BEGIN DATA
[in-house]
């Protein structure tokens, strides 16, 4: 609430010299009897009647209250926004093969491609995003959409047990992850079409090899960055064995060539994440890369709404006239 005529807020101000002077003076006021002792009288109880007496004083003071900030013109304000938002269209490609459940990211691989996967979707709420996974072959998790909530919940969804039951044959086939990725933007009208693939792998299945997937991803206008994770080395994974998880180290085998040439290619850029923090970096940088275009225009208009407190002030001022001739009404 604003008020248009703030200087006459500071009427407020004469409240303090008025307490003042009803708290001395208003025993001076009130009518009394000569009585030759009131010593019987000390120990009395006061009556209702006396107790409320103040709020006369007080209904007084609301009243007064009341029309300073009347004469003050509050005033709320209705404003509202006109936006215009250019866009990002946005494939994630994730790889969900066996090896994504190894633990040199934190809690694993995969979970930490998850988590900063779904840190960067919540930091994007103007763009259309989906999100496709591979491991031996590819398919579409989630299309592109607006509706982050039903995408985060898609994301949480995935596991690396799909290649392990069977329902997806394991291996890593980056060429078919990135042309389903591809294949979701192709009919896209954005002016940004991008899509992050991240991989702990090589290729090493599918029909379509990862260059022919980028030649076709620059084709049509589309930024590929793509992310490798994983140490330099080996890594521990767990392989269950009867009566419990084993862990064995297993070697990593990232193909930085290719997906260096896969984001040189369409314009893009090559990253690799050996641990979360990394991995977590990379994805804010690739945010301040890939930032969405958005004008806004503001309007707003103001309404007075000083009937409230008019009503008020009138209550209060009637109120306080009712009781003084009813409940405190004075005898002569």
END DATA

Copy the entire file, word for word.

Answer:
[in-house]
């Protein structure tokens, strides 16, 4: 609430010299009897009647209250926004093969491609995003959409047990992850079409090899960055064995060539994440890369709404006239 005529807020101000002077003076006021002792009288109880007496004083003071900030013109304000938002269209490609459940990211691989996967979707709420996974072959998790909530919940969804039951044959086939990725933007009208693939792998299945997937991803206008994770080395994974998880180290085998040439290619850029923090970096940088275009225009208009407190002030001022001739009404 604003008020248009703030200087006459500071009427407020004469409240303090008025307490003042009803708290001395208003025993001076009130009518009394000569009585030759009131010593019987000390120990009395006061009556209702006396107790409320103040709020006369007080209904007084609301009243007064009341029309300073009347004469003050509050005033709320209705404003509202006109936006215009250019866009990002946005494939994630994730790889969900066996090896994504190894633990040199934190809690694993995969979970930490998850988590900063779904840190960067919540930091994007103007763009259309989906999100496709591979491991031996590819398919579409989630299309592109607006509706982050039903995408985060898609994301949480995935596991690396799909290649392990069977329902997806394991291996890593980056060429078919990135042309389903591809294949979701192709009919896209954005002016940004991008899509992050991240991989702990090589290729090493599918029909379509990862260059022919980028030649076709620059084709049509589309930024590929793509992310490798994983140490330099080996890594521990767990392989269950009867009566419990084993862990064995297993070697990593990232193909930085290719997906260096896969984001040189369409314009893009090559990253690799050996641990979360990394991995977590990379994805804010690739945010301040890939930032969405958005004008806004503001309007707003103001309404007075000083009937409230008019009503008020009138209550209060009637109120306080009712009781003084009813409940405190004075005898002569």